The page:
CLIMATE. According to a new UN-report, we are heading for an increase in the earth’s average temperature by 3.7 degrees. This is far from the targets set in the Paris Agreement: to keep the increase in global average temperature to well below 2 degrees Celsius and to pursue efforts to limit the increase to 1.5 degrees. According to the report, global emissions need to decline rapidly in the next decade to reach the targets.
To reach the 1.5-degree target emissions need to decrease by 7.6% annually. To reach the 2-degree target emissions need to decrease by 2.7% a year. To put these figures into perspective, global emissions have increased by an average of 1.5% per year over the past decade, according to the report. Since the beginning of the 1990s, when climate change first began to be discussed in the UN context, global emissions have increased by 70%. Given the severity of the climate crisis, now and in the future, those figures are truly terrifying.
The key takeaway from the report is that current policies are highly insufficient to reach the Paris Agreement and to halt global warming. The intended contributions by different countries towards the Paris Agreement are also insufficient. According to the report, the intended contributions need to be increased by 3 to 5 times. Countries large and small talk big about climate change but talk is cheap. Making an ambitious commitment and announcing it on the world stage is one thing, but living up to that commitment is a different thing altogether.
One example of this is Sweden. Sweden is regarded as an environmental pioneer and protecting the environment is very much in the self-image of Swedes. For some years now, there has been growing public awareness and mobilisation on climate change. The issue is visible almost everywhere in public life. Policy-wise, seven of the eight political parties in parliament support a broad framework on the long-term orientation of climate policy in Sweden.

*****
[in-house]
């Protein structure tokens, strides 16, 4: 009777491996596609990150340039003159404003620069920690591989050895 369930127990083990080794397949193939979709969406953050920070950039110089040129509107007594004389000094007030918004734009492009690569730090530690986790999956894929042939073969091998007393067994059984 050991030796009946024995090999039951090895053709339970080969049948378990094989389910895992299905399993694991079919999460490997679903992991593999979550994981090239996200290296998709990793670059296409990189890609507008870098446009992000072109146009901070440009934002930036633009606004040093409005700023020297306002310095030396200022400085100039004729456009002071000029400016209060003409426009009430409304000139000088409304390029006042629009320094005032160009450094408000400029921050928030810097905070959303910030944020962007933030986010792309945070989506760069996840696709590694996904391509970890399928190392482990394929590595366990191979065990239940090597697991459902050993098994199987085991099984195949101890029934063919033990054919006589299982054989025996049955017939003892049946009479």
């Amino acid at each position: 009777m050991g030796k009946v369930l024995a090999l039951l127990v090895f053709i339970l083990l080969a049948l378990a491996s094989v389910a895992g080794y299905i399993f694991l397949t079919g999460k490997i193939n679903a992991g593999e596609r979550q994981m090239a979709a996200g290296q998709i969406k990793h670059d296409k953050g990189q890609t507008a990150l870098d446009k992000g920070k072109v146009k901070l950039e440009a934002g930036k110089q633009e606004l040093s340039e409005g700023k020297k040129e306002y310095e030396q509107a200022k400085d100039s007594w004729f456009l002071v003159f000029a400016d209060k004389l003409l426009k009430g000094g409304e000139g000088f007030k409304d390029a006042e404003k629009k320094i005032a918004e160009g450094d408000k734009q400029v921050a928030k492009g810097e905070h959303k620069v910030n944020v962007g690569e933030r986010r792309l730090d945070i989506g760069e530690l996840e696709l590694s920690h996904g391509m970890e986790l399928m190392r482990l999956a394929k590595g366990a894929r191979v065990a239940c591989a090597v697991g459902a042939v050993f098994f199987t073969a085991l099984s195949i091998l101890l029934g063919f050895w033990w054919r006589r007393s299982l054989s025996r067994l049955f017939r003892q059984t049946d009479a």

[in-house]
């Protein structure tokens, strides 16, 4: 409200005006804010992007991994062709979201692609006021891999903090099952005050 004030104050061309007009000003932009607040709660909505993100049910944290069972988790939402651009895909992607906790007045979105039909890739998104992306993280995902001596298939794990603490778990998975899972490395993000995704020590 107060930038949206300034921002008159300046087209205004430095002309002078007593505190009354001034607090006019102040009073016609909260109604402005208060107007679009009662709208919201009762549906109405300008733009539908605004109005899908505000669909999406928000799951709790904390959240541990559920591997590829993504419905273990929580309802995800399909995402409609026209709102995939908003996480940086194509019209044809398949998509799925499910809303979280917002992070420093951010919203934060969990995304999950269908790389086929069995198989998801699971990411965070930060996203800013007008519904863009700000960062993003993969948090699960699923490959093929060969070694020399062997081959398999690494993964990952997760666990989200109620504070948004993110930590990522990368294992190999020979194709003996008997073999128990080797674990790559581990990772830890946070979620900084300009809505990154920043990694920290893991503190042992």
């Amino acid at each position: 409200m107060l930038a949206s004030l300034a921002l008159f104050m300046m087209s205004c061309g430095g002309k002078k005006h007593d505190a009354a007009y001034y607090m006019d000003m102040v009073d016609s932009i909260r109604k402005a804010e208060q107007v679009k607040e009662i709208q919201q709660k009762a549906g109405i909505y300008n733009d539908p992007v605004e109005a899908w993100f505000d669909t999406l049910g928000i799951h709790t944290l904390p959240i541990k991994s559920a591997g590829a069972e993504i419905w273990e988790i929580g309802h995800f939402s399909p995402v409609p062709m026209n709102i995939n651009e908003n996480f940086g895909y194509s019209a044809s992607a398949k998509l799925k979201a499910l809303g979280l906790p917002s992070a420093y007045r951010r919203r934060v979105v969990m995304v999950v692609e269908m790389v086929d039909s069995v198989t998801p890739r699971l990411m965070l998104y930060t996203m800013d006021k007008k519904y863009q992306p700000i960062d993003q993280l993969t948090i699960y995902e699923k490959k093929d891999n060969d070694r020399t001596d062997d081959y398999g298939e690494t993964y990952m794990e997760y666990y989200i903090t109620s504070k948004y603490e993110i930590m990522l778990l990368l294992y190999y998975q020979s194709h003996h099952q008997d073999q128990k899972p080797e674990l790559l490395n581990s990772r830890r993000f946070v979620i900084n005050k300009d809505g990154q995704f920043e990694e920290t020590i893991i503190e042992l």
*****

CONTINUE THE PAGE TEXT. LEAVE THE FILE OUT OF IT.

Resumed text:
The framework included a so-called ‘Climate Law’ and a long-term target that by the year 2045, Sweden is to become ‘net zero’ when it comes to emissions of greenhouse gases to the atmosphere. In concrete terms, emissions from Sweden should be at least 85% lower in 2045 than in 1990. The Swedish government is positioning the country to become one of the world’s first fossil-free welfare societies.
Government representatives as well as representatives from other political parties, policy elites, companies and others ascribe to the notion that Sweden will be better off making a transition to a ‘net zero’ economy and that this is an opportunity for Sweden to increase its competitiveness on the world stage. This raised the question of how things are going. Is Sweden on track to reach its target of becoming ‘net zero’ by 2045?
The simple answer is: far from it. Emissions from Sweden are not decreasing at the necessary rate. Emissions appear to be increasing slightly. Nonetheless, reaching the 2045 target requires Sweden to decrease emissions by a rate of 5-8% a year and the policies to achieve that are absent, according to an independent analysis.
In Sweden, the Green Party is now part of a Social Democrat-led minority government for a second consecutive term. This term the government leans on active support from the Liberal Party and Center Party and passive support from the Left Party in order to pass its budget in parliament. In return for the active support from the Liberal Party and Center Party, the government is implementing a centre-right agenda.
When it comes to climate policy, the Greens argue that they have been an instrumental force in getting the slow-moving Social Democrats to adopt any climate policy. They also argue that they were the ones that introduced the climate issue to the other parties in parliament and that those parties have since adopted their own set of climate policies due to a gradual shift in public opinion and interest in the issue.